Tuesday, October 4, 2011
Aaron Williams And The Hoodoo - 10:49
Many years ago I loaded my VW to the roof with gear and headed out to explore the National Parks of the Western United States. I visited Zion, Bryce, Capitol Reef, Arches and Canyonlands. Throughout the arid landscape stood rock columns, each more phantasmagorical than the last. Blunted spires, layered and weathered sandstone, red chimneys, unexplainable balanced rocks on top of tiny eroded pedestals, all changed color with the thickness of the cloud cover and the angle of the sun. Each one was unique but very much the same. In Utah they call the formations “hoodoos.”
I don’t know how Utahans came to call them “hoodoos.” Maybe the first western explorers, as they often did, bastardized the word used by some Native American tribe to describe the grotesquely shaped rock. It could also have been bigotry. The Mormons were not exactly friends with African-Americans. Utah was a slave owning State right up until Congress outlawed slavery in 1862. Many of the slaves practiced “hoodoo” - a superstitious and magical form of African-based folk medicine punctuated by the smokey conjuring of shapes and accompanying charms and curses. The Mormons may have seen the fantastic nature of the weathered rock pinnacles and just associated them with the, to them, bizarre African-American folk-medicine practices. We will never know. Ebenezer Bryce settled in the valley below what was to become known as Bryce Canyon in 1870. He was a shipbuilder who journeyed west with Brigham Young and the Mormon pioneers to assist in the construction of buildings essential to the Mormon’s community life in the new land. All he is known to have said about the Canyon’s abundant hoodoos was, "It's a hell of a place to lose a cow."
No doubt none of this entered into the minds of vocalists Aaron Williams (guitar), Eric Shackelford (drums) and “Z” (Zac Auner, bass) when they decided to form a band and call it Aaron Williams and The Hoodoo. Recently. they released a monster of a ten track album filled with original blues, roots and rock material called 10:49. Willams and the Hoodoo do this voodoo oh so well.
First up is “Boom, Boom,” a Williams’ written, sung and played delta slide blues that oozes great mojo and rivals music by Johnny Winters, John Lee Hooker and Muddy Waters. The boogie rock “Sick and Tired” follows with the feel of a modern Chuck Berry song, the poto mitan of modern rock. “My Turn,” Williams co-wrote with Joe Anderson. It has a killer Hammond organ part by Jimmy Voegeli who acts as the houngonikon and gives the whole song a Buddy Guy vibe. “Red Head Women” is a country rock boogie in the style of Lynyrd Skynyrd pushed forward by Shackleford as if his bass were a baka. “10:49,” for which the album is named, is a acoustic slide guitar and harmonica blues duet written by Williams and performed by two djab, Williams and harmonica master Ken Olufs. The heavy blues slide and voodoo batterie on “Devil’s Playground” plunges to the depths of the band’s crunch and tone in a Williams’ written mange loa. The possessed Hoodoo led by Z monte la tete with a rockin’ motor blues that rivals “Cisco Kid” in Z’s song “It Is What It Is.” Williams then pounds you with his “Let Me Love You”, a song that summons the kaifu at the crossroads of delta blues, boogie, barrel house piano and rock. Z acts as a la place with his bump disco rhythm and blues in “Tease Me, Please Me.” Shackleford’s writing contribution ,“She’s Good At What She Does,” sung by Williams, is a heavy bass blues rock number that completes the album. Williams acts as the bokor on this one, performing rituals that most practitioners of the Hoodoo’s genre of voodoo will not or cannot do.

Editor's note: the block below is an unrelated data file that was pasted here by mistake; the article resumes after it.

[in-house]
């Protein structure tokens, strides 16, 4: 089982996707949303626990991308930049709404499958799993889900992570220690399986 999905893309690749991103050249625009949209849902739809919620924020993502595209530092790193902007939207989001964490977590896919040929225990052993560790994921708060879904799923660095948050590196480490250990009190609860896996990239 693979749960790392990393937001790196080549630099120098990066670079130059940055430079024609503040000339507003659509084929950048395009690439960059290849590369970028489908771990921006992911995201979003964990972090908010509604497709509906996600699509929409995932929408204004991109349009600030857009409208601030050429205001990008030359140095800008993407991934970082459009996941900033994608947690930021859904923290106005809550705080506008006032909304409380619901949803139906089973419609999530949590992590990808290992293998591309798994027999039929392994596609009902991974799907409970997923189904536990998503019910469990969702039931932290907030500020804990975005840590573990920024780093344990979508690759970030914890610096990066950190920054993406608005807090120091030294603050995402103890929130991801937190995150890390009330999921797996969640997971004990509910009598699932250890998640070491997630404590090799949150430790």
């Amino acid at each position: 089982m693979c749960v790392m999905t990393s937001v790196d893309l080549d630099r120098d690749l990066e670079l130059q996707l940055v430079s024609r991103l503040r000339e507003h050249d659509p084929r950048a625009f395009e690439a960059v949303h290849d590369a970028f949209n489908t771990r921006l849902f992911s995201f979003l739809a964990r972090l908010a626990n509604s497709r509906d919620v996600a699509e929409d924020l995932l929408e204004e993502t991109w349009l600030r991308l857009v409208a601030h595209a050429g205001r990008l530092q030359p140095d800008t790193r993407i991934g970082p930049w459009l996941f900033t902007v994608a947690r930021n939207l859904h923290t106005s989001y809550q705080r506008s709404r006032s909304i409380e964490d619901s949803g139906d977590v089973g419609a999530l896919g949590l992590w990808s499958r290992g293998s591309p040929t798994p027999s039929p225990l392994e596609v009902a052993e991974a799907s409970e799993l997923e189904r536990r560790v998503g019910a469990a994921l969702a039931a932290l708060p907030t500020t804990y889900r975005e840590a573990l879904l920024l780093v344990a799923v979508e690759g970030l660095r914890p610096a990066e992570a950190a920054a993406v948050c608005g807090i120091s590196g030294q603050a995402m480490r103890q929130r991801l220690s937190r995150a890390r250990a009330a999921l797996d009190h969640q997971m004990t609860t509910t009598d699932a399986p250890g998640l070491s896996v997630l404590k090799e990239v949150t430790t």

10:49 is a release that is definitely worth a listen. Williams has a stellar voice and plays a mean guitar. The boys all write well and play well. It is hard to believe that it is only a trio at heart. So, be careful. The voodoo of the Hoodoo may put a spell on you.
- Old School